“I mean, if I get ahead in the count, I am going to go for the punch-out. But if I’m behind in the count, I can’t try to paint the corner. Just throw it over the plate. I’d rather they put in play than walk a batter.”
Burrows may start in Double-A again, but he likely will spend a good chunk of the year in Triple-A.
“I wouldn’t call it impatient,” he said. “I would say I need to be more consistent. I feel like I’m ready. I’ve got the stuff. It’s just whether or not I can do it more often, more consistently.”
Faedo’s first year in pro ball last season was bumpy, but probably not as bad as the numbers make it look. Although he hates to talk about it, his velocity dipped, which was a source of worry for the Tigers’ front office.
There were a lot of smiles on Tuesday when Faedo was sitting at 92-93 mph in a bullpen session, hitting 94 repeatedly.
“I feel good,” he said. “Nothing mechanical, really, just throwing. I added a little bit to my throwing program, taking care of my body a little better.”
He said he didn’t look at the gun and doesn’t pay attention to all the data collected by the Rapsodo machine. As far as assessing his pitches, he prefers the old-fashioned method.
“I like to see more how the swings are,” he said. “I like to take into account how the swings look. Sometimes people throw hard and guys turn on it. I feel like there’s a lot more that goes into it.”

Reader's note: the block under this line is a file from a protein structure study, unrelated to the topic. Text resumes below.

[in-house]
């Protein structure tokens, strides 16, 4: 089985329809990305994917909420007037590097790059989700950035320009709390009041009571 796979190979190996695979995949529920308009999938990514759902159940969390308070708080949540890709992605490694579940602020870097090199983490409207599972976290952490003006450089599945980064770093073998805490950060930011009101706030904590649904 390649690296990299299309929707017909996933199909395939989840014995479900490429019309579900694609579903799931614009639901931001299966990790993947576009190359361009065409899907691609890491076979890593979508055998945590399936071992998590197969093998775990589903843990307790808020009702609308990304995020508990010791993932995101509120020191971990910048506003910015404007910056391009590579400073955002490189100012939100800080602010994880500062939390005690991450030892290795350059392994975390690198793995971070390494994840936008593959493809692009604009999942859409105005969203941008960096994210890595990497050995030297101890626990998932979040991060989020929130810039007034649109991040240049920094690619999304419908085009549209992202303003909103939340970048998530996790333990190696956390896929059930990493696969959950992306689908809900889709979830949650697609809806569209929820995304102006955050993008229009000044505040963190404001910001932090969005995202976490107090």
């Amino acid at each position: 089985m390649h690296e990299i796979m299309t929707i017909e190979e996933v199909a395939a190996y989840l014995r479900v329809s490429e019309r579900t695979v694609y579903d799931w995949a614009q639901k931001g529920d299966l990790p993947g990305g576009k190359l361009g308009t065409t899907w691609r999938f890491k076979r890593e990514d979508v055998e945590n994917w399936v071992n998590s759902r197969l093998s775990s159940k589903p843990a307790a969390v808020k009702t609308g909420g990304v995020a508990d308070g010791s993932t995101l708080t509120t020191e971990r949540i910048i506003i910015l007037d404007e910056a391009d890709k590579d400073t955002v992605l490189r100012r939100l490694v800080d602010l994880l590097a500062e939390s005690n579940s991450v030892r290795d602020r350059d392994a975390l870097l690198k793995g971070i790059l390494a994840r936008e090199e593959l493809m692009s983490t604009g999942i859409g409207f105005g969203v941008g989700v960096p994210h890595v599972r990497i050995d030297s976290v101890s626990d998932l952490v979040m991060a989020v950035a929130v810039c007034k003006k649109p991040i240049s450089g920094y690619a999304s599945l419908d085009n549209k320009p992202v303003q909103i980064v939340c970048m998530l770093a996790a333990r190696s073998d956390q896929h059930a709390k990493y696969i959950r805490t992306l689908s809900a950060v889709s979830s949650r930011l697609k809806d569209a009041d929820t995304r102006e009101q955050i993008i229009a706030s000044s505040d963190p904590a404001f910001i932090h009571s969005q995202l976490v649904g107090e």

Faedo, who expects to start the season at Erie, seems to have his patience level in check.
“I finished in Erie last year and I don’t feel like I pitched well enough to say I deserve to be somewhere else,” he said. “I am going to try to pitch as well as I can, do whatever I can every day, but try to be realistic with myself.
“I feel like I have to master every league and learn from every league. There is still stuff I can learn from (Double-A).”
Manning, it’s easy to forget, is only 21. With his size (6-6), length, the extension in his delivery and his newly-gained strength, he may be poised to make a dash up the ladder this season.
“I’ve got my foundation right and I’m not worrying about it when I am pitching now,” he said of the mechanical adjustments he's made the last year or so to accommodate his basketball player's body. “I’m just out there competing now. That’s probably been the biggest thing, knowing where my checks are so that when I’m out of sync I can get back in.”
Manning, at the request of the training staff, lifted more weights this offseason than he has in the past. The result, he reached his target goal of 220 pounds over the weekend. He was 185 pounds when the Tigers drafted him.
“I did a lot of work gaining weight and mobility,” he said. “It’s going to help me a lot this season … I think it’s going to help my durability. I find I don’t have to try so hard to reach back for velocity. It’s just a nice, smooth, easy delivery.”
Regardless of where these six prospects start this season, there is an unspoken goal — more like a hope — that a few of them will be knocking on the big-league door as early as 2020.
“They want us to come out and do our thing,” Manning said. “I think we all know people want us up there. They want us to perform. But we’re here, we’re around good guys in the clubhouse, good coordinators and coaches. Just take it day by day.”